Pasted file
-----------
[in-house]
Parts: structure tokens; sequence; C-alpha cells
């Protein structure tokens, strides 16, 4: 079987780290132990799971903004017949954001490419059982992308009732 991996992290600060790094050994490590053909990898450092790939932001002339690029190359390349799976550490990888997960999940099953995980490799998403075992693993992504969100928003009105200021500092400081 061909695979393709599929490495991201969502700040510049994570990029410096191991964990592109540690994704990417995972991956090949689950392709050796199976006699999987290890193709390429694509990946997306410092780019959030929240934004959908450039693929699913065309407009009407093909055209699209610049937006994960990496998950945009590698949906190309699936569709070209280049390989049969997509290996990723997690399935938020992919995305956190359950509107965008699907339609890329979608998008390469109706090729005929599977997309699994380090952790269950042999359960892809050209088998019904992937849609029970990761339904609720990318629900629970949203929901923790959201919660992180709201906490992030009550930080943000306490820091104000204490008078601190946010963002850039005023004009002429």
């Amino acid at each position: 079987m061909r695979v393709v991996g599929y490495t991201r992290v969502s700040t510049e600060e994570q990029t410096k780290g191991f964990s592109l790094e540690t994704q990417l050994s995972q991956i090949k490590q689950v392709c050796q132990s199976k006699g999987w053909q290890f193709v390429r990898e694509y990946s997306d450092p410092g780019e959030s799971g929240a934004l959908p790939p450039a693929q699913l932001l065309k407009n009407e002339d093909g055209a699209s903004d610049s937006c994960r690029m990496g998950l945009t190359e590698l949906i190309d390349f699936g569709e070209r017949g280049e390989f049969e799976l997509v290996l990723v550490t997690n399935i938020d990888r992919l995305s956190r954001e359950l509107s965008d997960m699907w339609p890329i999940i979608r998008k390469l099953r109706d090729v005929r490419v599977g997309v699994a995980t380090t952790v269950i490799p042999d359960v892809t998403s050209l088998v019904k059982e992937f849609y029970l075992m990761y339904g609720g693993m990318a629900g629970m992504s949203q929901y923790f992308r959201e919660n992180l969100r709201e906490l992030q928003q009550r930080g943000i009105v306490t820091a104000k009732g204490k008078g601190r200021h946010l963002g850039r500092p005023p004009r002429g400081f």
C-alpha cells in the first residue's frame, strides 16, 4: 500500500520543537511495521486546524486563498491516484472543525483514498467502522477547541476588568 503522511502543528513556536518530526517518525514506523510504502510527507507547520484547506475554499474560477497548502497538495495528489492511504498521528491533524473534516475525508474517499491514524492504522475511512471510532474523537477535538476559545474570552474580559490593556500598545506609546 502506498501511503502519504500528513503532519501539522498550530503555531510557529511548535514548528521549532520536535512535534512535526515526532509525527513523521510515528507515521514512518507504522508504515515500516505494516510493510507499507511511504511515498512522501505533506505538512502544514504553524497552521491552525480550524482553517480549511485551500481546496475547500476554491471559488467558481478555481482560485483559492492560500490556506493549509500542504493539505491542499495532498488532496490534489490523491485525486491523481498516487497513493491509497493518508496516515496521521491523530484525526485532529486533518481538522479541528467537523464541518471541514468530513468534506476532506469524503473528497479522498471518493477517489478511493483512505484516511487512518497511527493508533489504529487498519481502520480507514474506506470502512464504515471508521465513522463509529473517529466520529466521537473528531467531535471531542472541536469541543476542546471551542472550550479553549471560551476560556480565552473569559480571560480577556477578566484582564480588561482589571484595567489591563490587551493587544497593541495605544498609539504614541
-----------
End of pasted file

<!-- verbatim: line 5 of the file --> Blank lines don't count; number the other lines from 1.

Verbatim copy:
C-alpha cells in the first residue's frame, strides 16, 4: 500500500520543537511495521486546524486563498491516484472543525483514498467502522477547541476588568 503522511502543528513556536518530526517518525514506523510504502510527507507547520484547506475554499474560477497548502497538495495528489492511504498521528491533524473534516475525508474517499491514524492504522475511512471510532474523537477535538476559545474570552474580559490593556500598545506609546 502506498501511503502519504500528513503532519501539522498550530503555531510557529511548535514548528521549532520536535512535534512535526515526532509525527513523521510515528507515521514512518507504522508504515515500516505494516510493510507499507511511504511515498512522501505533506505538512502544514504553524497552521491552525480550524482553517480549511485551500481546496475547500476554491471559488467558481478555481482560485483559492492560500490556506493549509500542504493539505491542499495532498488532496490534489490523491485525486491523481498516487497513493491509497493518508496516515496521521491523530484525526485532529486533518481538522479541528467537523464541518471541514468530513468534506476532506469524503473528497479522498471518493477517489478511493483512505484516511487512518497511527493508533489504529487498519481502520480507514474506506470502512464504515471508521465513522463509529473517529466520529466521537473528531467531535471531542472541536469541543476542546471551542472550550479553549471560551476560556480565552473569559480571560480577556477578566484582564480588561482589571484595567489591563490587551493587544497593541495605544498609539504614541